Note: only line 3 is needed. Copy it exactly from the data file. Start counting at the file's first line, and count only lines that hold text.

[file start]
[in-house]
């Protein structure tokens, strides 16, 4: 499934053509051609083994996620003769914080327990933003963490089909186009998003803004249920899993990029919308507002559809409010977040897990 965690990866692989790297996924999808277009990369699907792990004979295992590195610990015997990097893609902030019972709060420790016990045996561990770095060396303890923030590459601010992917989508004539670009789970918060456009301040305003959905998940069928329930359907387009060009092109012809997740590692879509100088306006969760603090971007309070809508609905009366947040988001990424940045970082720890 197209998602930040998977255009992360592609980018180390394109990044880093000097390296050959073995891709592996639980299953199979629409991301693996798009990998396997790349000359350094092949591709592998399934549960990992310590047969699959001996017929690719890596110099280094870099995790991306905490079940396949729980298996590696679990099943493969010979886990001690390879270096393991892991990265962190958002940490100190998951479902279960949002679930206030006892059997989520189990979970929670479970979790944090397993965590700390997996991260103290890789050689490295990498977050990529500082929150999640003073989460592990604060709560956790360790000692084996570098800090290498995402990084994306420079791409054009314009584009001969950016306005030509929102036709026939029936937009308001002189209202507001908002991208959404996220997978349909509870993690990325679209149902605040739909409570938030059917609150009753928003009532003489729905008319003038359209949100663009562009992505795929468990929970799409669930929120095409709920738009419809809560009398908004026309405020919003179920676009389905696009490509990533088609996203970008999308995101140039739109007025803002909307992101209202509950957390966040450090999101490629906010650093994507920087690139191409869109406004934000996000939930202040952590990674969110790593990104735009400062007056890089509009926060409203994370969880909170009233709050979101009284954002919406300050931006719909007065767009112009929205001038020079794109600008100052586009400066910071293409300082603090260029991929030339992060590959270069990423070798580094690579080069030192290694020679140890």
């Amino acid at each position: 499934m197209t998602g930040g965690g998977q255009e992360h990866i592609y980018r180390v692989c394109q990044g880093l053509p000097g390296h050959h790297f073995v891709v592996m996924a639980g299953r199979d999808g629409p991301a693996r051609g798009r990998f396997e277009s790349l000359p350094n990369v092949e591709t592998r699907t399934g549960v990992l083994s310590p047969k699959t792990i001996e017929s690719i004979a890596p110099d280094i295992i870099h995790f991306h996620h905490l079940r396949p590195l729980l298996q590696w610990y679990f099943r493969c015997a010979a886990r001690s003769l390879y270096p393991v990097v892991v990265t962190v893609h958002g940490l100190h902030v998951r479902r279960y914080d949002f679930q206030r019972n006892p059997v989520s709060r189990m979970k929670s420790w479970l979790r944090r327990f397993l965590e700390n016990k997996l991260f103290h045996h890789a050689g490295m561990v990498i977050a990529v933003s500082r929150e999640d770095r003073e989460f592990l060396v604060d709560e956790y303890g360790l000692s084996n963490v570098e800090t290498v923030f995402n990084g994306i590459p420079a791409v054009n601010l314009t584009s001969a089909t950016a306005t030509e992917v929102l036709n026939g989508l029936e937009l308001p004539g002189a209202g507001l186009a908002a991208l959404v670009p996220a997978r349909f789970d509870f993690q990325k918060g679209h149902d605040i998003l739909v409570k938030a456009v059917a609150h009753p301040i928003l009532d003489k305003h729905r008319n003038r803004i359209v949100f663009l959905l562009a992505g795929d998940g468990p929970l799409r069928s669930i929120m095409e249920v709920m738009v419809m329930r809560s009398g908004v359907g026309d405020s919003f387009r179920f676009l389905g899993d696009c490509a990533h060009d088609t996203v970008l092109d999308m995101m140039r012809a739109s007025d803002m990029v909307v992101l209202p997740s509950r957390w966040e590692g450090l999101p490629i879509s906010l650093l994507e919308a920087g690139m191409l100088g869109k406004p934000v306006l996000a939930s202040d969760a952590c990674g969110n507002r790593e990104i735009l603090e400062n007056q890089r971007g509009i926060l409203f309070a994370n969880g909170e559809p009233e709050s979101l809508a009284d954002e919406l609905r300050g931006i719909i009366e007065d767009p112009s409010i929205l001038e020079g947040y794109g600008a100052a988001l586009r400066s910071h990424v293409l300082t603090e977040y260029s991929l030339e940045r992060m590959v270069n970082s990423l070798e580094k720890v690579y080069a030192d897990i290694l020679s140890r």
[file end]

């Amino acid at each position: 499934m197209t998602g930040g965690g998977q255009e992360h990866i592609y980018r180390v692989c394109q990044g880093l053509p000097g390296h050959h790297f073995v891709v592996m996924a639980g299953r199979d999808g629409p991301a693996r051609g798009r990998f396997e277009s790349l000359p350094n990369v092949e591709t592998r699907t399934g549960v990992l083994s310590p047969k699959t792990i001996e017929s690719i004979a890596p110099d280094i295992i870099h995790f991306h996620h905490l079940r396949p590195l729980l298996q590696w610990y679990f099943r493969c015997a010979a886990r001690s003769l390879y270096p393991v990097v892991v990265t962190v893609h958002g940490l100190h902030v998951r479902r279960y914080d949002f679930q206030r019972n006892p059997v989520s709060r189990m979970k929670s420790w479970l979790r944090r327990f397993l965590e700390n016990k997996l991260f103290h045996h890789a050689g490295m561990v990498i977050a990529v933003s500082r929150e999640d770095r003073e989460f592990l060396v604060d709560e956790y303890g360790l000692s084996n963490v570098e800090t290498v923030f995402n990084g994306i590459p420079a791409v054009n601010l314009t584009s001969a089909t950016a306005t030509e992917v929102l036709n026939g989508l029936e937009l308001p004539g002189a209202g507001l186009a908002a991208l959404v670009p996220a997978r349909f789970d509870f993690q990325k918060g679209h149902d605040i998003l739909v409570k938030a456009v059917a609150h009753p301040i928003l009532d003489k305003h729905r008319n003038r803004i359209v949100f663009l959905l562009a992505g795929d998940g468990p929970l799409r069928s669930i929120m095409e249920v709920m738009v419809m329930r809560s009398g908004v359907g026309d405020s919003f387009r179920f676009l389905g899993d696009c490509a990533h060009d088609t996203v970008l092109d999308m995101m140039r012809a739109s007025d803002m990029v909307v992101l209202p997740s509950r957390w966040e590692g450090l999101p490629i879509s906010l650093l994507e919308a920087g690139m191409l100088g869109k406004p934000v306006l996000a939930s202040d969760a952590c990674g969110n507002r790593e990104i735009l603090e400062n007056q890089r971007g509009i926060l409203f309070a994370n969880g909170e559809p009233e709050s979101l809508a009284d954002e919406l609905r300050g931006i719909i009366e007065d767009p112009s409010i929205l001038e020079g947040y794109g600008a100052a988001l586009r400066s910071h990424v293409l300082t603090e977040y260029s991929l030339e940045r992060m590959v270069n970082s990423l070798e580094k720890v690579y080069a030192d897990i290694l020679s140890r």